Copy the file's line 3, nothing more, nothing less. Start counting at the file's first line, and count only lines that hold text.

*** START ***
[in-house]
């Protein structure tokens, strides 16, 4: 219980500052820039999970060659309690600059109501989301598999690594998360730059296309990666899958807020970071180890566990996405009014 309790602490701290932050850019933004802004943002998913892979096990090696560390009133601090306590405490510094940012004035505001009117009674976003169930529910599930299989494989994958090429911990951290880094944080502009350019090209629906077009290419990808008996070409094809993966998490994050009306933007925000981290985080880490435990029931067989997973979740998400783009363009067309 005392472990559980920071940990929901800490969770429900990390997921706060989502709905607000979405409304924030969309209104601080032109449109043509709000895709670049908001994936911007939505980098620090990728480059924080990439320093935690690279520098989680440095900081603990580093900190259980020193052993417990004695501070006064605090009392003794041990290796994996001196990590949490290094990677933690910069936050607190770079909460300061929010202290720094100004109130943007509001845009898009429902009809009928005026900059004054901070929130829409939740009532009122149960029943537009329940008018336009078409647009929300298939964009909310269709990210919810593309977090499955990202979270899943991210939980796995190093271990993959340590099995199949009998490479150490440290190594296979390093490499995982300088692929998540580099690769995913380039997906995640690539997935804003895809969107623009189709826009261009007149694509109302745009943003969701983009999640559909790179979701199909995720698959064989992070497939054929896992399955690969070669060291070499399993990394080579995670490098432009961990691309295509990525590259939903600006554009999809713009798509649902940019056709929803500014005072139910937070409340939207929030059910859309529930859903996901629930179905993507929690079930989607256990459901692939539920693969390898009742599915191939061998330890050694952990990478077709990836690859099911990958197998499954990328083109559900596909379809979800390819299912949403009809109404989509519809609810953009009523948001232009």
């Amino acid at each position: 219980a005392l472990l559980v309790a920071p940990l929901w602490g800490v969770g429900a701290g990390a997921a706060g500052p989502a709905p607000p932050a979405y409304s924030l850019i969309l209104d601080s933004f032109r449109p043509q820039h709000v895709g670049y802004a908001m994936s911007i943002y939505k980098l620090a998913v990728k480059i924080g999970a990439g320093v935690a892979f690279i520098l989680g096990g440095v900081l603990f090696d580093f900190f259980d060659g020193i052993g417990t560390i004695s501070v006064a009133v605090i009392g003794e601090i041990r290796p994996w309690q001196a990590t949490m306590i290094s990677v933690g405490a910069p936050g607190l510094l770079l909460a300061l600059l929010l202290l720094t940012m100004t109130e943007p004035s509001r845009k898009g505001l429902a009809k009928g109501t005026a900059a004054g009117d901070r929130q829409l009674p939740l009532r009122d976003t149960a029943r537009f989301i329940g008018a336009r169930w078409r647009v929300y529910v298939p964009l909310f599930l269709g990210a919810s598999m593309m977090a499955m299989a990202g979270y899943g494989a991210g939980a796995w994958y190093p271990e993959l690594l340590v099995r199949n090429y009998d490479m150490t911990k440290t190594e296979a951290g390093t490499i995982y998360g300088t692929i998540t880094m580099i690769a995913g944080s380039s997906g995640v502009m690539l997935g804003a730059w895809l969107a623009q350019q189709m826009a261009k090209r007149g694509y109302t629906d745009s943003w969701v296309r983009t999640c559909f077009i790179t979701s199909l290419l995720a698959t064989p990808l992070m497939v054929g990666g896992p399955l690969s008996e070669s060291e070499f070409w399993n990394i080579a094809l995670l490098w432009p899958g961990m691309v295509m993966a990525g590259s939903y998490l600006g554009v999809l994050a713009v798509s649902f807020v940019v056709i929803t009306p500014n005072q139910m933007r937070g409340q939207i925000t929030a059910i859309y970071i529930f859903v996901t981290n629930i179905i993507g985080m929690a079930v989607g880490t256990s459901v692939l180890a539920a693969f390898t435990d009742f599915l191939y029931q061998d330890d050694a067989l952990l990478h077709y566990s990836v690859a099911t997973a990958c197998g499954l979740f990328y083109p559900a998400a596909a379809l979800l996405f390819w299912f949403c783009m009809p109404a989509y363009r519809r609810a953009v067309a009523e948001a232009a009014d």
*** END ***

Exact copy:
């Amino acid at each position: 219980a005392l472990l559980v309790a920071p940990l929901w602490g800490v969770g429900a701290g990390a997921a706060g500052p989502a709905p607000p932050a979405y409304s924030l850019i969309l209104d601080s933004f032109r449109p043509q820039h709000v895709g670049y802004a908001m994936s911007i943002y939505k980098l620090a998913v990728k480059i924080g999970a990439g320093v935690a892979f690279i520098l989680g096990g440095v900081l603990f090696d580093f900190f259980d060659g020193i052993g417990t560390i004695s501070v006064a009133v605090i009392g003794e601090i041990r290796p994996w309690q001196a990590t949490m306590i290094s990677v933690g405490a910069p936050g607190l510094l770079l909460a300061l600059l929010l202290l720094t940012m100004t109130e943007p004035s509001r845009k898009g505001l429902a009809k009928g109501t005026a900059a004054g009117d901070r929130q829409l009674p939740l009532r009122d976003t149960a029943r537009f989301i329940g008018a336009r169930w078409r647009v929300y529910v298939p964009l909310f599930l269709g990210a919810s598999m593309m977090a499955m299989a990202g979270y899943g494989a991210g939980a796995w994958y190093p271990e993959l690594l340590v099995r199949n090429y009998d490479m150490t911990k440290t190594e296979a951290g390093t490499i995982y998360g300088t692929i998540t880094m580099i690769a995913g944080s380039s997906g995640v502009m690539l997935g804003a730059w895809l969107a623009q350019q189709m826009a261009k090209r007149g694509y109302t629906d745009s943003w969701v296309r983009t999640c559909f077009i790179t979701s199909l290419l995720a698959t064989p990808l992070m497939v054929g990666g896992p399955l690969s008996e070669s060291e070499f070409w399993n990394i080579a094809l995670l490098w432009p899958g961990m691309v295509m993966a990525g590259s939903y998490l600006g554009v999809l994050a713009v798509s649902f807020v940019v056709i929803t009306p500014n005072q139910m933007r937070g409340q939207i925000t929030a059910i859309y970071i529930f859903v996901t981290n629930i179905i993507g985080m929690a079930v989607g880490t256990s459901v692939l180890a539920a693969f390898t435990d009742f599915l191939y029931q061998d330890d050694a067989l952990l990478h077709y566990s990836v690859a099911t997973a990958c197998g499954l979740f990328y083109p559900a998400a596909a379809l979800l996405f390819w299912f949403c783009m009809p109404a989509y363009r519809r609810a953009v067309a009523e948001a232009a009014d």